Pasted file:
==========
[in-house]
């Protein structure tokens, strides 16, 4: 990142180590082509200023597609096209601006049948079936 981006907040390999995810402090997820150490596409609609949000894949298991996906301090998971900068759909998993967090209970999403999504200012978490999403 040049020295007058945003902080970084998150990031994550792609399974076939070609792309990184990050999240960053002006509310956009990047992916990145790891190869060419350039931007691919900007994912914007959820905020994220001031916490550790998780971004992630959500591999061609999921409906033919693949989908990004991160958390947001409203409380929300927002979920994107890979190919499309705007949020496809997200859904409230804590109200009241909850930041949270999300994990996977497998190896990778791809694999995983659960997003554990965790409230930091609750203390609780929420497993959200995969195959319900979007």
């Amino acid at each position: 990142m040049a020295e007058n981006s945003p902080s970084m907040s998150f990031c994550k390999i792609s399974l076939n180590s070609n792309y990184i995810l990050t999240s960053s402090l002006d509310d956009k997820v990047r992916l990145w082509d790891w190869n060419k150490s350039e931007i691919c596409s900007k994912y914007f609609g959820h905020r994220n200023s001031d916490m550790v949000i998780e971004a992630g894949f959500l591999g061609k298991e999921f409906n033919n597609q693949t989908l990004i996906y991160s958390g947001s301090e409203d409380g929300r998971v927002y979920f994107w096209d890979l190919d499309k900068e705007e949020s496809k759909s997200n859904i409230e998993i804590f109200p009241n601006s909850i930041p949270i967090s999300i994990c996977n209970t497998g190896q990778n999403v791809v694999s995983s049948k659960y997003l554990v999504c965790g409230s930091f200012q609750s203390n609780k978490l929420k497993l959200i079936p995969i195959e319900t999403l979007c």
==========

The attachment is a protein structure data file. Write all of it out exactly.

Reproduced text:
[in-house]
């Protein structure tokens, strides 16, 4: 990142180590082509200023597609096209601006049948079936 981006907040390999995810402090997820150490596409609609949000894949298991996906301090998971900068759909998993967090209970999403999504200012978490999403 040049020295007058945003902080970084998150990031994550792609399974076939070609792309990184990050999240960053002006509310956009990047992916990145790891190869060419350039931007691919900007994912914007959820905020994220001031916490550790998780971004992630959500591999061609999921409906033919693949989908990004991160958390947001409203409380929300927002979920994107890979190919499309705007949020496809997200859904409230804590109200009241909850930041949270999300994990996977497998190896990778791809694999995983659960997003554990965790409230930091609750203390609780929420497993959200995969195959319900979007």
């Amino acid at each position: 990142m040049a020295e007058n981006s945003p902080s970084m907040s998150f990031c994550k390999i792609s399974l076939n180590s070609n792309y990184i995810l990050t999240s960053s402090l002006d509310d956009k997820v990047r992916l990145w082509d790891w190869n060419k150490s350039e931007i691919c596409s900007k994912y914007f609609g959820h905020r994220n200023s001031d916490m550790v949000i998780e971004a992630g894949f959500l591999g061609k298991e999921f409906n033919n597609q693949t989908l990004i996906y991160s958390g947001s301090e409203d409380g929300r998971v927002y979920f994107w096209d890979l190919d499309k900068e705007e949020s496809k759909s997200n859904i409230e998993i804590f109200p009241n601006s909850i930041p949270i967090s999300i994990c996977n209970t497998g190896q990778n999403v791809v694999s995983s049948k659960y997003l554990v999504c965790g409230s930091f200012q609750s203390n609780k978490l929420k497993l959200i079936p995969i195959e319900t999403l979007c």